France will pull its soldiers out of Niger following a July coup in the West African country, President Emmanuel Macron said on Sunday, dealing a huge blow to French influence and counter-insurgency operations in the Sahel region.
Macron said 1,500 troops would withdraw by the end of the year and that France, the former colonial power in Niger, refused to "be held hostage by the putchists".
France's exit, which comes after weeks of pressure from the junta and popular demonstrations, is likely to exacerbate Western concerns over Russia's expanding influence in Africa. The Russian mercenary force Wagner already present in Niger's neighbour Mali.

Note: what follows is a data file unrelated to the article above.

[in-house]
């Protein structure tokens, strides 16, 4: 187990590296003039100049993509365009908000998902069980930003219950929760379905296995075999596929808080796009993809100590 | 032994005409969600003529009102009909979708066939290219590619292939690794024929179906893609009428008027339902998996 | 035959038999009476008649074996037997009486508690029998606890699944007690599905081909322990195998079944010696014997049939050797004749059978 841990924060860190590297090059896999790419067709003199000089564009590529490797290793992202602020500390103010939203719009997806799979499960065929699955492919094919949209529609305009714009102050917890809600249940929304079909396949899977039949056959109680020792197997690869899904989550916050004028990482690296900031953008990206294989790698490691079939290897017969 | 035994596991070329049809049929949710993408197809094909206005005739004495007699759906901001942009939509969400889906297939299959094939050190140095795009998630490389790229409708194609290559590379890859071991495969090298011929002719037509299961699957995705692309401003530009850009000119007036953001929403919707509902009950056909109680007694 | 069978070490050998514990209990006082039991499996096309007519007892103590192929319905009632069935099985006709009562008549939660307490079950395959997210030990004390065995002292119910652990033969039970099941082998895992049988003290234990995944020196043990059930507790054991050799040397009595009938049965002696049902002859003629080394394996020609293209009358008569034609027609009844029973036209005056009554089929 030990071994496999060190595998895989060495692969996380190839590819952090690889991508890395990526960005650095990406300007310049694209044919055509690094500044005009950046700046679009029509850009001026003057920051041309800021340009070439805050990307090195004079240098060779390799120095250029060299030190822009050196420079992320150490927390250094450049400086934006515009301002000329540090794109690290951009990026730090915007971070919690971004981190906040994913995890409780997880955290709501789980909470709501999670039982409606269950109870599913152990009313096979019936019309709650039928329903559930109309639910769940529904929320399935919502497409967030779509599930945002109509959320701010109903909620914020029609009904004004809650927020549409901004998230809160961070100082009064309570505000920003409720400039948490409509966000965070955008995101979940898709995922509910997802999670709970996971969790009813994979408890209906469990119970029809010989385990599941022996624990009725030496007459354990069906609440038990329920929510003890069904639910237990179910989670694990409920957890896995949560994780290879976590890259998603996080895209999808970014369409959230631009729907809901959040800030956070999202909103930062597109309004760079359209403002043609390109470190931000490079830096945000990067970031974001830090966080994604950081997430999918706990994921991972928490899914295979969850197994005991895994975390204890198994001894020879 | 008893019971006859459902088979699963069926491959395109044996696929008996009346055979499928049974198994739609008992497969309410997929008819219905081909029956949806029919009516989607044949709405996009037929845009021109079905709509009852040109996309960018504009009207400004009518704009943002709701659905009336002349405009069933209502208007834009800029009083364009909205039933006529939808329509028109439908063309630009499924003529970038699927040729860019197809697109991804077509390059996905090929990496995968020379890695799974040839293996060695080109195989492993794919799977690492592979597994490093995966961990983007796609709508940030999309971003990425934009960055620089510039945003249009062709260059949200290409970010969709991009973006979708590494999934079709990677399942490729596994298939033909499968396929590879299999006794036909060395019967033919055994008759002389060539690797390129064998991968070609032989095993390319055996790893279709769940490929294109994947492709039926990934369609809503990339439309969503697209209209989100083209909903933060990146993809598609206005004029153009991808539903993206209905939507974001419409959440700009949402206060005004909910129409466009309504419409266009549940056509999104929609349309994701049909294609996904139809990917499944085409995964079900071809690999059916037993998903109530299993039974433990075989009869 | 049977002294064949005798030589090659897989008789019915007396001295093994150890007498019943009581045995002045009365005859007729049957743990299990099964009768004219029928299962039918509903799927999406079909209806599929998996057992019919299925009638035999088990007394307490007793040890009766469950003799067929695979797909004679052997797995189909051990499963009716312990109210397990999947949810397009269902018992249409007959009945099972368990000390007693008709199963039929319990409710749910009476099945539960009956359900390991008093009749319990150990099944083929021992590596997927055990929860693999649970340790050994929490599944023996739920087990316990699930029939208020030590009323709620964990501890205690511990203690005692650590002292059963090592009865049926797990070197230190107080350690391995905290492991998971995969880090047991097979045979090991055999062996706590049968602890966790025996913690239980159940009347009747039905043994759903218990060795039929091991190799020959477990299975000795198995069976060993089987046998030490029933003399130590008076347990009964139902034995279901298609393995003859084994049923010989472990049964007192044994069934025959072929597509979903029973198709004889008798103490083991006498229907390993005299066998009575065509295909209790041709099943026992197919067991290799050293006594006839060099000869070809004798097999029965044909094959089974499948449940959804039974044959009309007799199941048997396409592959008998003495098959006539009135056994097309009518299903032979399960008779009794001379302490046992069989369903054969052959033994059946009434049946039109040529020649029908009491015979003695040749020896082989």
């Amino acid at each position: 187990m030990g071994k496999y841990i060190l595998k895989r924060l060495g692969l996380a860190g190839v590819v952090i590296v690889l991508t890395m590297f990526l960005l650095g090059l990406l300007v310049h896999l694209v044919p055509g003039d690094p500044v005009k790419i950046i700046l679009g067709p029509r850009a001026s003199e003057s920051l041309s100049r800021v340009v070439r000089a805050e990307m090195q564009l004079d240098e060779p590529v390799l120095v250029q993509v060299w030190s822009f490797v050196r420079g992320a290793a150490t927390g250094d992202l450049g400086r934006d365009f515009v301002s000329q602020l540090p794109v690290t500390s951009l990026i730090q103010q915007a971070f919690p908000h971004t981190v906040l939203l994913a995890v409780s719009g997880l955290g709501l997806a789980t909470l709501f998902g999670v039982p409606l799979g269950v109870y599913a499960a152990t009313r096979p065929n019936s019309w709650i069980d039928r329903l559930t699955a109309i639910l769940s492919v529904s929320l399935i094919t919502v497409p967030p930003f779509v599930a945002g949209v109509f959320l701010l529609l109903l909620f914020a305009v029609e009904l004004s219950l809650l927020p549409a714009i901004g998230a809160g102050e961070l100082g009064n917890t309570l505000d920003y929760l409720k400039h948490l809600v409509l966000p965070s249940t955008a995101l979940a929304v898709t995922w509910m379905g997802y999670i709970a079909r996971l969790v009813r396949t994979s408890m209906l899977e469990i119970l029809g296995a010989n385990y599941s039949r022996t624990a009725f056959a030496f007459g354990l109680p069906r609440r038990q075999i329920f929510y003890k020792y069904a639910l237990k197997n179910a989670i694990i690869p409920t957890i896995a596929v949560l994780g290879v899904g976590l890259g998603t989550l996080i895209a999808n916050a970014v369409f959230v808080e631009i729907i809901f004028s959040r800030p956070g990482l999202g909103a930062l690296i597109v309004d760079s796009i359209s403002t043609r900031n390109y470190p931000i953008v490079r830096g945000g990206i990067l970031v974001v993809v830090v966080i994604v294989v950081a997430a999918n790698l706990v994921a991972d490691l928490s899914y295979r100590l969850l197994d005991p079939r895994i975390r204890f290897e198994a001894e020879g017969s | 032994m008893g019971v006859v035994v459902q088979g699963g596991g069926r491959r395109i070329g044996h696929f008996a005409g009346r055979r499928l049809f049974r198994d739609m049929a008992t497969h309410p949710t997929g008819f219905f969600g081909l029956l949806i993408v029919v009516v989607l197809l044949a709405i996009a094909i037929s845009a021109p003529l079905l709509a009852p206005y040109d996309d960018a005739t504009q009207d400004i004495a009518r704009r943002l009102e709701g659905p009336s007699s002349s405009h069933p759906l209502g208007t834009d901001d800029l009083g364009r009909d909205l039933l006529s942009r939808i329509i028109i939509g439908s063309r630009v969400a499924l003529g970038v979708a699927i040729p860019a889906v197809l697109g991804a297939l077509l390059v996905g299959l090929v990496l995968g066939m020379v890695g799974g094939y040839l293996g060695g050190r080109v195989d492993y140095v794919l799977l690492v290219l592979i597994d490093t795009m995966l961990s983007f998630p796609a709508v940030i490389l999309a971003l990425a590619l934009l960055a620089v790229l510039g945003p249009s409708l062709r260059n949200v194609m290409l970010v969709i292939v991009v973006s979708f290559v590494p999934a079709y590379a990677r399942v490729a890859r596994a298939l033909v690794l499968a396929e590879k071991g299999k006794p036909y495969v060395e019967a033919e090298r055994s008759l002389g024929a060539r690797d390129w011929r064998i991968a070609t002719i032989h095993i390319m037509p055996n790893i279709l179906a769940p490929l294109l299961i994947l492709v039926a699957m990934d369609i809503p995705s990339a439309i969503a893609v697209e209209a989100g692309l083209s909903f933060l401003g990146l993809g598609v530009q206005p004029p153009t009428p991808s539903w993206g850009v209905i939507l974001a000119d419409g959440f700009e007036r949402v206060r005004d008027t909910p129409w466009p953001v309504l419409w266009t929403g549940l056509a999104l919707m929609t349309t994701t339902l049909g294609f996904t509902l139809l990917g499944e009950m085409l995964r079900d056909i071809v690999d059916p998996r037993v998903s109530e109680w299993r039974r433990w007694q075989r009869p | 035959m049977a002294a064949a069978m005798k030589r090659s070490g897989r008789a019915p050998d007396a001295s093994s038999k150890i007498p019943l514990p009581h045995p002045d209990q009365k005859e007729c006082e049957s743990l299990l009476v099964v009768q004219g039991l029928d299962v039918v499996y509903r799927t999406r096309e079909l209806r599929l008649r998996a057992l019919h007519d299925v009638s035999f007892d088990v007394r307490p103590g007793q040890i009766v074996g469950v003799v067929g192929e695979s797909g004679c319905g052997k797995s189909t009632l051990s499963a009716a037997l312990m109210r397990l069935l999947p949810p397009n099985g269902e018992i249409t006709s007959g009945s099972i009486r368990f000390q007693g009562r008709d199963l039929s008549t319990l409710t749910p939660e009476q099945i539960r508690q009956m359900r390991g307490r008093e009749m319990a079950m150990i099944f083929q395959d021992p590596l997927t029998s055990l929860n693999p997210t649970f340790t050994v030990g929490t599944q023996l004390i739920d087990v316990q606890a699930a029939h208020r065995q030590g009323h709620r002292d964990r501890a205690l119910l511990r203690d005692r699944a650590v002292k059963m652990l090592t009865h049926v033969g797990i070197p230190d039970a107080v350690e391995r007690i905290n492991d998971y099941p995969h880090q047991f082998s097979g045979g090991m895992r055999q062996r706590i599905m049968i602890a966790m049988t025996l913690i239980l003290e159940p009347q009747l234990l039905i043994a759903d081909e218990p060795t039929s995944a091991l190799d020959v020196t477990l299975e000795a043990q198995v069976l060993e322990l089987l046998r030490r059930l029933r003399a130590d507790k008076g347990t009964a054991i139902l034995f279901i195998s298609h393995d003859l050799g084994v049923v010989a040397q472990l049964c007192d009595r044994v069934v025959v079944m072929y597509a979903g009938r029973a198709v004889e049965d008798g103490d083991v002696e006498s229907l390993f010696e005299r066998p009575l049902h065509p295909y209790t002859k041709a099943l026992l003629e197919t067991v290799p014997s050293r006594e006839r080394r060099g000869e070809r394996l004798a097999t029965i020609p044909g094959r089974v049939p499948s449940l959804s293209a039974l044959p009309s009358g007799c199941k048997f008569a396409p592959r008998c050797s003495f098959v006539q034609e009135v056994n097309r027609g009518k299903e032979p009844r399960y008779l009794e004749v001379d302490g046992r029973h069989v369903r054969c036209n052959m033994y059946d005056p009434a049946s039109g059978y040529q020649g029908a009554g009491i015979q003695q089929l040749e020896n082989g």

The French president has refused to recognise the junta as Niger's legitimate authority but said Paris would coordinate troop withdraw with the coup leaders.
"We will consult with the putschists because we want things to be orderly," Macron said in an interview with France's TF1 and France 2 television stations.
France's ambassador was also being pulled out and would return to the country in the next few hours, Macron added.
French influence over its former colonies has waned in West Africa in recent years, just as popular vitriol has grown. Its forces have been kicked out of neighbouring Mali and Burkina Faso since coups in those countries, reducing its role in a region-wide fight against deadly Islamist insurgencies.
Until the coup, Niger had remained a key security partner of France and the United States, which have used it as a base to fight an Islamist insurgency in West and Central Africa's wider Sahel region.